Friday, March 24, 2017

Jessa Crispin, the Meaning of Feminism, and Why 'Choice Feminism' is the Only Real and Moral Feminism

Lately, there's been a lot of talk about Jessa Crispin and her book Why I Am Not A Feminist. In the book, Crispin argues against 'Choice Feminism', the kind of feminism that emphasizes women's choices as feminism's goal. She says, amongst other things, that this form of liberalism would not allow women to actively change the world. Therefore, she calls for a feminism that is based on solidarity around socialist goals instead. (At least this is my understanding of her argument. Correct me if I'm wrong.)

But, thinking about it, 'Choice Feminism' is the real feminism. You see, feminism came from liberalism, as a logical extension of the idea that everyone should be equally free to follow their own consciences. Early feminists like Mary Wollstonecraft and many of the suffragettes were liberals, and liberal men in that era like John Stuart Mill and Prime Minister Lloyd George were supportive of feminist causes as part of their liberalism. In contrast, statist conservatives and fascists alike, all who did not believe in equal moral agency, did not believe in feminism. Without liberalism and its ideals of freedom of conscience, there would never have been feminism.

And ever since feminism has expanded 'choice' to women, women have helped re-shape the world, for the better, in multiple ways. Some have become educators and others have become business leaders, changing the cultures of these fields bit by bit in profound ways. Some have remained stay-at-home mothers, and have used their increased bargaining power to benefit their children. Women have also used their political 'choice' to make change. For example, in the 100 years that women have had the vote, governments have paid increasing attention to the needs of families, since women, who tend to care particularly about these matters, have political power over them. More recently, mothers of gay and lesbian youth have been particularly active in championing for marriage equality. It may not be the socialist revolution some people were wishing for, but that's only because the majority of women clearly don't believe in such a move.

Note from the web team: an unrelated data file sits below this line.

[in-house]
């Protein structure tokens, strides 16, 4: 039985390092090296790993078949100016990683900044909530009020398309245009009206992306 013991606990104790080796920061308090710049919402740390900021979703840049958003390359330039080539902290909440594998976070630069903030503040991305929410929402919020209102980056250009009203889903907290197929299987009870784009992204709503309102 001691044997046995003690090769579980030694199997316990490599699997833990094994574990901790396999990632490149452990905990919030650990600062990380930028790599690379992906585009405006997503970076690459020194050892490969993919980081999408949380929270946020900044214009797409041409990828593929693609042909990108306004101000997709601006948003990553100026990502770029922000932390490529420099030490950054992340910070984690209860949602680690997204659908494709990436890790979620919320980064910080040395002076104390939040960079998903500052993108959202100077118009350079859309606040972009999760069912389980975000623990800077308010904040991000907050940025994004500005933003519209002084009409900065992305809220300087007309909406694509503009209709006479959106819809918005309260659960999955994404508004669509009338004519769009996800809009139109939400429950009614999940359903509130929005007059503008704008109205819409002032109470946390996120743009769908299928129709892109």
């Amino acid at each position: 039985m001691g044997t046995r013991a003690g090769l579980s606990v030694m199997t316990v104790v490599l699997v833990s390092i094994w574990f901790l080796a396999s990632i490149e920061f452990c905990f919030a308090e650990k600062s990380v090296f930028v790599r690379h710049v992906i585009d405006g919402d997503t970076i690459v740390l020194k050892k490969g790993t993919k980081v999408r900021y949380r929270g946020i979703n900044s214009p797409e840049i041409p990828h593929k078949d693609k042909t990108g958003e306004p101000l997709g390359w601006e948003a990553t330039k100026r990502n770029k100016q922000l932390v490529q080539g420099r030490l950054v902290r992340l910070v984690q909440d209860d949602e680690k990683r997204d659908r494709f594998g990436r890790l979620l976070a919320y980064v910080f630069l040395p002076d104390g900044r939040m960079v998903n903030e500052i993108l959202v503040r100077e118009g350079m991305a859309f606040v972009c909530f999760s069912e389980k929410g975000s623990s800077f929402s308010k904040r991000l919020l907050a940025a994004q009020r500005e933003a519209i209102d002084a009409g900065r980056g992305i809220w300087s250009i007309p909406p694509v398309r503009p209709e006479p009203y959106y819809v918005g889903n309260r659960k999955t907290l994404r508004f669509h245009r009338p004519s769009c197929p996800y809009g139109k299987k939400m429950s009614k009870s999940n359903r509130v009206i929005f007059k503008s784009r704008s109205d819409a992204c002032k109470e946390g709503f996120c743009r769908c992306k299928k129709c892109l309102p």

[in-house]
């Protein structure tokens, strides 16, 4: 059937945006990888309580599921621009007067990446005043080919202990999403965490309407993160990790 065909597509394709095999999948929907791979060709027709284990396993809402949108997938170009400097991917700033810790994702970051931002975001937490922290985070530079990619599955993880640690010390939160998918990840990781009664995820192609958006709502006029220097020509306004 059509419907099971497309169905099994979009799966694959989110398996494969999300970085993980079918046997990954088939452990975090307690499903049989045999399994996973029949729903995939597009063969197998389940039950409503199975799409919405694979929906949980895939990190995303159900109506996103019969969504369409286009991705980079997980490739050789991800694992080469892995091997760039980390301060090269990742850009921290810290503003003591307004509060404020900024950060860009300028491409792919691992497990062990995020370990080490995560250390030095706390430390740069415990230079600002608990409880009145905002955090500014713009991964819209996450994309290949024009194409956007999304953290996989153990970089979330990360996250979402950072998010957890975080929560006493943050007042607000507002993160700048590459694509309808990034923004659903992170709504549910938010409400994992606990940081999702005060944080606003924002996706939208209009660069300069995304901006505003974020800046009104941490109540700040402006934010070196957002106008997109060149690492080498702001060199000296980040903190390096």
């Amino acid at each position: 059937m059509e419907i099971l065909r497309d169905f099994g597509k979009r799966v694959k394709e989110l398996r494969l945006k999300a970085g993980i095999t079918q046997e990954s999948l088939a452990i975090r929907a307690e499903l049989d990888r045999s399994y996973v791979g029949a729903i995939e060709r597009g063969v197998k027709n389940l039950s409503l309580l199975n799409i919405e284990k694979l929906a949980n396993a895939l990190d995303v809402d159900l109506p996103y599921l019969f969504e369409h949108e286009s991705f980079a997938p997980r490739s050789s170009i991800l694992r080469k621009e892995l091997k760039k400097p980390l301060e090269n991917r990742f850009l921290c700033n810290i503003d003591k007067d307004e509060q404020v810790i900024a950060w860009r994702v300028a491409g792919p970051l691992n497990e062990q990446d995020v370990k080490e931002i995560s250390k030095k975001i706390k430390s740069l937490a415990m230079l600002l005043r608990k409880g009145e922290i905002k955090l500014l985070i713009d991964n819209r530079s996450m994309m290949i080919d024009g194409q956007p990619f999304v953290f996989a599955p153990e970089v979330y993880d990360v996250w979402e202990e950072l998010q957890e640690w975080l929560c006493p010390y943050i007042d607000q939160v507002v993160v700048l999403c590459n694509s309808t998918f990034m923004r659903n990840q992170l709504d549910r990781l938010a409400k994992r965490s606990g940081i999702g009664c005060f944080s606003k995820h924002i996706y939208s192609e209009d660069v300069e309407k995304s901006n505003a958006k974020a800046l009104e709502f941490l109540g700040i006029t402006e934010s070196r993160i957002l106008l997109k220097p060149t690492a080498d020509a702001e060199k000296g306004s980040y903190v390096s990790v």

As I argued in my book Liberal Revival Now, liberalism is the most moral ideology because it supports freedom of conscience. And in a world where every woman should be as free and equal as every man, every woman will use her freedom of conscience to better the world as she sees fit. There will be 'solidarity' where people believe in causes together, but there will naturally be civil conversations and debates instead where there is no agreement, because forced 'solidarity' is just another word for enslavement. I believe most women, most feminists, would wish to create a world like this. We're getting there, slowly but surely, with 'Choice feminism', or, as it should be properly called, Liberal Feminism.